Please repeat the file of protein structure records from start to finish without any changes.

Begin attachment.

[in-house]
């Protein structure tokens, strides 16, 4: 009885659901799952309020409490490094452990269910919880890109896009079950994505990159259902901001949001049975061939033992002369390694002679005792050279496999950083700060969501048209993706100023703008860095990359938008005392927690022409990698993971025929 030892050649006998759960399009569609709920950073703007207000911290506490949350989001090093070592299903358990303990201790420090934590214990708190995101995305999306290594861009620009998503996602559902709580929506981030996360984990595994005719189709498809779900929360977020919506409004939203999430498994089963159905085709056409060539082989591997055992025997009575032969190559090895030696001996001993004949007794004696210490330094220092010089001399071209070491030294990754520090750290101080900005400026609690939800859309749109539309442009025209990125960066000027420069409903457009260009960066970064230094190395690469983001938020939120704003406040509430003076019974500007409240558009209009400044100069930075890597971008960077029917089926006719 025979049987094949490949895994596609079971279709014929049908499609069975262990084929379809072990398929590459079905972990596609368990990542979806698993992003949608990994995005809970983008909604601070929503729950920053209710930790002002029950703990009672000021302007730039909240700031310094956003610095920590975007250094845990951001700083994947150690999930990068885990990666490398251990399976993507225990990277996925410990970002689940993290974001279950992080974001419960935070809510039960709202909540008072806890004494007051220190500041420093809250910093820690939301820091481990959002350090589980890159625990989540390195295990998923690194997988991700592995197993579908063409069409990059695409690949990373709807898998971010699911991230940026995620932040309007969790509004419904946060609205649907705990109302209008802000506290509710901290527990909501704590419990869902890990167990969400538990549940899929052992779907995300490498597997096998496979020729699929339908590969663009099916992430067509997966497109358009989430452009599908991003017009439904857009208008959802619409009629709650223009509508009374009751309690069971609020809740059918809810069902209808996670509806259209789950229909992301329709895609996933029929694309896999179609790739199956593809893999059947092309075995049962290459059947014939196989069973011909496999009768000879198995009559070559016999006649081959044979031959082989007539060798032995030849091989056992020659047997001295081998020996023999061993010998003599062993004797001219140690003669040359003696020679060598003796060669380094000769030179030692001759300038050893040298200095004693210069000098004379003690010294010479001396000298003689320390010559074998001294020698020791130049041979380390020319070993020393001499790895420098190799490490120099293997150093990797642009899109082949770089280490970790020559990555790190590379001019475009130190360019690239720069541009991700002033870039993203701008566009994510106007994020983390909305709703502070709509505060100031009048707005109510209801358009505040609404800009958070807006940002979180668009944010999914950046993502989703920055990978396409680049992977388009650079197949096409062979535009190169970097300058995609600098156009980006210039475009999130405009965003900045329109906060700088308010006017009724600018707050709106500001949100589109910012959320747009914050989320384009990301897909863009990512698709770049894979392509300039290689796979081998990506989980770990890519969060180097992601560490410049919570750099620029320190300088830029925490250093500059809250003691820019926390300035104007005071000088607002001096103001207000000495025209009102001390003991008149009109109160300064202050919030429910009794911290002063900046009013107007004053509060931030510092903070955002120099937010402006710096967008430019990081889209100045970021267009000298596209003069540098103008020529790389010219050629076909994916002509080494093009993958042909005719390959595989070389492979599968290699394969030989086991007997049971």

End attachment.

[in-house]
């Protein structure tokens, strides 16, 4: 009885659901799952309020409490490094452990269910919880890109896009079950994505990159259902901001949001049975061939033992002369390694002679005792050279496999950083700060969501048209993706100023703008860095990359938008005392927690022409990698993971025929 030892050649006998759960399009569609709920950073703007207000911290506490949350989001090093070592299903358990303990201790420090934590214990708190995101995305999306290594861009620009998503996602559902709580929506981030996360984990595994005719189709498809779900929360977020919506409004939203999430498994089963159905085709056409060539082989591997055992025997009575032969190559090895030696001996001993004949007794004696210490330094220092010089001399071209070491030294990754520090750290101080900005400026609690939800859309749109539309442009025209990125960066000027420069409903457009260009960066970064230094190395690469983001938020939120704003406040509430003076019974500007409240558009209009400044100069930075890597971008960077029917089926006719 025979049987094949490949895994596609079971279709014929049908499609069975262990084929379809072990398929590459079905972990596609368990990542979806698993992003949608990994995005809970983008909604601070929503729950920053209710930790002002029950703990009672000021302007730039909240700031310094956003610095920590975007250094845990951001700083994947150690999930990068885990990666490398251990399976993507225990990277996925410990970002689940993290974001279950992080974001419960935070809510039960709202909540008072806890004494007051220190500041420093809250910093820690939301820091481990959002350090589980890159625990989540390195295990998923690194997988991700592995197993579908063409069409990059695409690949990373709807898998971010699911991230940026995620932040309007969790509004419904946060609205649907705990109302209008802000506290509710901290527990909501704590419990869902890990167990969400538990549940899929052992779907995300490498597997096998496979020729699929339908590969663009099916992430067509997966497109358009989430452009599908991003017009439904857009208008959802619409009629709650223009509508009374009751309690069971609020809740059918809810069902209808996670509806259209789950229909992301329709895609996933029929694309896999179609790739199956593809893999059947092309075995049962290459059947014939196989069973011909496999009768000879198995009559070559016999006649081959044979031959082989007539060798032995030849091989056992020659047997001295081998020996023999061993010998003599062993004797001219140690003669040359003696020679060598003796060669380094000769030179030692001759300038050893040298200095004693210069000098004379003690010294010479001396000298003689320390010559074998001294020698020791130049041979380390020319070993020393001499790895420098190799490490120099293997150093990797642009899109082949770089280490970790020559990555790190590379001019475009130190360019690239720069541009991700002033870039993203701008566009994510106007994020983390909305709703502070709509505060100031009048707005109510209801358009505040609404800009958070807006940002979180668009944010999914950046993502989703920055990978396409680049992977388009650079197949096409062979535009190169970097300058995609600098156009980006210039475009999130405009965003900045329109906060700088308010006017009724600018707050709106500001949100589109910012959320747009914050989320384009990301897909863009990512698709770049894979392509300039290689796979081998990506989980770990890519969060180097992601560490410049919570750099620029320190300088830029925490250093500059809250003691820019926390300035104007005071000088607002001096103001207000000495025209009102001390003991008149009109109160300064202050919030429910009794911290002063900046009013107007004053509060931030510092903070955002120099937010402006710096967008430019990081889209100045970021267009000298596209003069540098103008020529790389010219050629076909994916002509080494093009993958042909005719390959595989070389492979599968290699394969030989086991007997049971």